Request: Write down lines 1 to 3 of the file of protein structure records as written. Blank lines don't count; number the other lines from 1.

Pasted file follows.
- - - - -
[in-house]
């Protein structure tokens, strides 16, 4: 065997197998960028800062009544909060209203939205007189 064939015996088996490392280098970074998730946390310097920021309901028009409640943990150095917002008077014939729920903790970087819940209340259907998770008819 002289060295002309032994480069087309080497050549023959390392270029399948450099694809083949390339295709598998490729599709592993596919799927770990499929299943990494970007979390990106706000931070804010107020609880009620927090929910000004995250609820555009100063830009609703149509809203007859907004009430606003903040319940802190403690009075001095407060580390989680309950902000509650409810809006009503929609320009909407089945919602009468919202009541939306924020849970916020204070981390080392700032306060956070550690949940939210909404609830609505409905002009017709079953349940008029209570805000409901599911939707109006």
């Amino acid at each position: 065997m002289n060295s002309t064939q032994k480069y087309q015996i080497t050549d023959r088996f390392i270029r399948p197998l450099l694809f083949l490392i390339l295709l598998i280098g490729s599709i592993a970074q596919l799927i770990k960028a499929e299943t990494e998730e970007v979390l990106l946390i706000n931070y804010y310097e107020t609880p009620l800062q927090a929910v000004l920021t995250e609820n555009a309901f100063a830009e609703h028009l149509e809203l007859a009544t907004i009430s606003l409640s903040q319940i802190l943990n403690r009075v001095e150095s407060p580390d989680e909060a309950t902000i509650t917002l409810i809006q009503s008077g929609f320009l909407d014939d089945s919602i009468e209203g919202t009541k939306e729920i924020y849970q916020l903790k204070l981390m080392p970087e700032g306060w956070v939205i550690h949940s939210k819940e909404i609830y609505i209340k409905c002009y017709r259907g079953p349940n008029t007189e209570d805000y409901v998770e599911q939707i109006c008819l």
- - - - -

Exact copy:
[in-house]
């Protein structure tokens, strides 16, 4: 065997197998960028800062009544909060209203939205007189 064939015996088996490392280098970074998730946390310097920021309901028009409640943990150095917002008077014939729920903790970087819940209340259907998770008819 002289060295002309032994480069087309080497050549023959390392270029399948450099694809083949390339295709598998490729599709592993596919799927770990499929299943990494970007979390990106706000931070804010107020609880009620927090929910000004995250609820555009100063830009609703149509809203007859907004009430606003903040319940802190403690009075001095407060580390989680309950902000509650409810809006009503929609320009909407089945919602009468919202009541939306924020849970916020204070981390080392700032306060956070550690949940939210909404609830609505409905002009017709079953349940008029209570805000409901599911939707109006």
């Amino acid at each position: 065997m002289n060295s002309t064939q032994k480069y087309q015996i080497t050549d023959r088996f390392i270029r399948p197998l450099l694809f083949l490392i390339l295709l598998i280098g490729s599709i592993a970074q596919l799927i770990k960028a499929e299943t990494e998730e970007v979390l990106l946390i706000n931070y804010y310097e107020t609880p009620l800062q927090a929910v000004l920021t995250e609820n555009a309901f100063a830009e609703h028009l149509e809203l007859a009544t907004i009430s606003l409640s903040q319940i802190l943990n403690r009075v001095e150095s407060p580390d989680e909060a309950t902000i509650t917002l409810i809006q009503s008077g929609f320009l909407d014939d089945s919602i009468e209203g919202t009541k939306e729920i924020y849970q916020l903790k204070l981390m080392p970087e700032g306060w956070v939205i550690h949940s939210k819940e909404i609830y609505i209340k409905c002009y017709r259907g079953p349940n008029t007189e209570d805000y409901v998770e599911q939707i109006c008819l």